Bloomberg Report: What's On The Mayors' Plate in 2018
From housing, jobs and transportation to climate change and the opioid crisis, Bloomberg Philanthropies find 2018's mayors feeling the pinch of the 21st Century.
Bloomberg Philanthropies released the results of its 2018 American Mayors Survey, the largest and most comprehensive survey of mayors to date. The survey reveals that America's mayors increasingly feel on the hook for addressing major policy and funding issues -- from affordable housing to infrastructure --- that were once the purview of federal or state governments. The research also provides a deep examination of how local leaders are responding to climate change and the opioid epidemic as well as the degree to which mayors rely on experimentation, partnership and citizen engagement as central strategies to improve their community.
The 2018 American Mayors Survey builds on existing research and reveals the issues and challenges that are top-of-mind for local leaders in the U.S. It is the first to include small cities (30,000-plus residents) alongside larger metropolises. Mayors of 156 cities and from all regions of the country participated.
The survey is part of Mike Bloomberg's American Cities Initiative, a program designed to empower city leaders to generate new ideas and advance policy that moves the nation forward. The findings will help promote bold leadership in America's cities, advance critical policies and legislation, and empower citizens to solve urban problems.
"Cities are a nexus of new solutions for the nation," said Michael R. Bloomberg. "These results give us a comprehensive snapshot of the issues that matter most to city leaders and will inform and further enhance our strategic investments in public-sector creativity."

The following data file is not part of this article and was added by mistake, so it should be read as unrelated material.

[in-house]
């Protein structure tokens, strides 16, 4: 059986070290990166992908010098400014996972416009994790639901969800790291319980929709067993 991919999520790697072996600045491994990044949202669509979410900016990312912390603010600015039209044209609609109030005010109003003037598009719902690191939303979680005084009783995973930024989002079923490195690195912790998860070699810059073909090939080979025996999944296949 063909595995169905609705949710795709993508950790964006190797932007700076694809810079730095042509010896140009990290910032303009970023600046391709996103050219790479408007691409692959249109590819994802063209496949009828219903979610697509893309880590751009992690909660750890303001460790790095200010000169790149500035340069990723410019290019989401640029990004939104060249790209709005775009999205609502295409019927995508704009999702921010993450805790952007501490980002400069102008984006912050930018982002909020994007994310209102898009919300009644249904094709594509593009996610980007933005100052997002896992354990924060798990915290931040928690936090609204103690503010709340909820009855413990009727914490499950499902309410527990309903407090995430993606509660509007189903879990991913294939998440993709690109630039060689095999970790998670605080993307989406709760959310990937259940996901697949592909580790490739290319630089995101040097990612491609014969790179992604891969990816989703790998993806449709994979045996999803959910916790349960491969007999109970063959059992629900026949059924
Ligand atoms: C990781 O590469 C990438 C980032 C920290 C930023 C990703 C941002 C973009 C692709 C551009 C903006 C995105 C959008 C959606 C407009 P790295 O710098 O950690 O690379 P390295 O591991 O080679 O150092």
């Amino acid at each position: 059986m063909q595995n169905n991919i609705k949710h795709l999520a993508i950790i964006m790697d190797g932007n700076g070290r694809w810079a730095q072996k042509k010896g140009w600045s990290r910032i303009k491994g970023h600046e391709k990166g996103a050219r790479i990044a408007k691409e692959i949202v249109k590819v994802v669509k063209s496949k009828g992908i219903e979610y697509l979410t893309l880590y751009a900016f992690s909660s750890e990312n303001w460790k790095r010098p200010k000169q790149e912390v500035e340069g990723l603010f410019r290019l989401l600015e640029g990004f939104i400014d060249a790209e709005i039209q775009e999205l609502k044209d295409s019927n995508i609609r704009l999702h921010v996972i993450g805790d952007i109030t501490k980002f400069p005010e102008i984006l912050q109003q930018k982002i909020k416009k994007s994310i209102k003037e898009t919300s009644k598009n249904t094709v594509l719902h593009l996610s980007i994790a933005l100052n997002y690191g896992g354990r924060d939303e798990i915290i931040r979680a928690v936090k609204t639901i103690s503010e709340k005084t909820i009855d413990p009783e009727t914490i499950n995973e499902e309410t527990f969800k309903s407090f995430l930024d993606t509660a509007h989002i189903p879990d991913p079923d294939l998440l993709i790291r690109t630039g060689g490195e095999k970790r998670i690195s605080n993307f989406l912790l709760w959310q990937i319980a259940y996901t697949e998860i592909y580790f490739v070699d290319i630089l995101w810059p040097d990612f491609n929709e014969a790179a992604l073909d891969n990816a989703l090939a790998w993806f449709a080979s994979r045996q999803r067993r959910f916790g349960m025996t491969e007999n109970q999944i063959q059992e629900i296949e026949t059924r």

Key Findings Include:
- Cities are thriving but need to address housing and infrastructure concerns - More than 70 percent of cities reported rapid growth and success attracting new businesses and citizens indicating that cities continue to be areas of growth for the nation. However, affordable housing and infrastructure are among the top concerns for mayors.
- Cities are leading on climate change, but can do more - Mayors are already taking action on climate change across all regions and political spectrums, however, more opportunity exists to explore other forms of climate mitigation. Nearly 40 percent already encourage sustainable modes of transportation like walking, cycling and buses but only 15 percent have experience promoting low-carbon new buildings or experience procuring renewable energy (24 percent). According to the City Energy Program, buildings are the largest single source of U.S. carbon emissions, pointing to real room for change.
- Sharing economy is impacting larger cities positively, but few see positive impacts for jobs - More than half of the participants felt the sharing economy with services like Uber, Airbnb and Lyft had a beneficial impact but few mayors say that the sharing economy is creating jobs or offering benefits to young people (total 5 percent). Almost 60 percent of large cities reported feeling a significant impact whereas only 8 percent of smaller cities felt the sharing economy had yet to impact them significantly.
- Cities rely on law and order to stem the opioid crisis - The opioid crisis has hit some regions harder and more deeply than others. More than 40 percent of mayors in the Midwest and Northeast see opioids as a top challenge but only 20 percent have a written plan for addressing the epidemic. Of the programs that exist, 62 have support wide distribution of naloxone by law enforcement.
- Mayors are pragmatic coalition builders - Constructive relationships with city and state legislators are common with more than 70 percent of respondents reporting positive relationships despite the fraught political climate.
- City halls are rethinking staff roles and ways to harness the power of citizens to develop new solutions - About half of those surveyed have appointed a chief data officer and one-third have installed chief innovation officers. Mayors are also sharing ideas with each other and adopting new ways to engage residents in their work, including soliciting feedback and citizen data collection.
These results underscore that cities are important players in the American response to 21st Century challenges and highlight areas where cities need more support.
Review and download the report: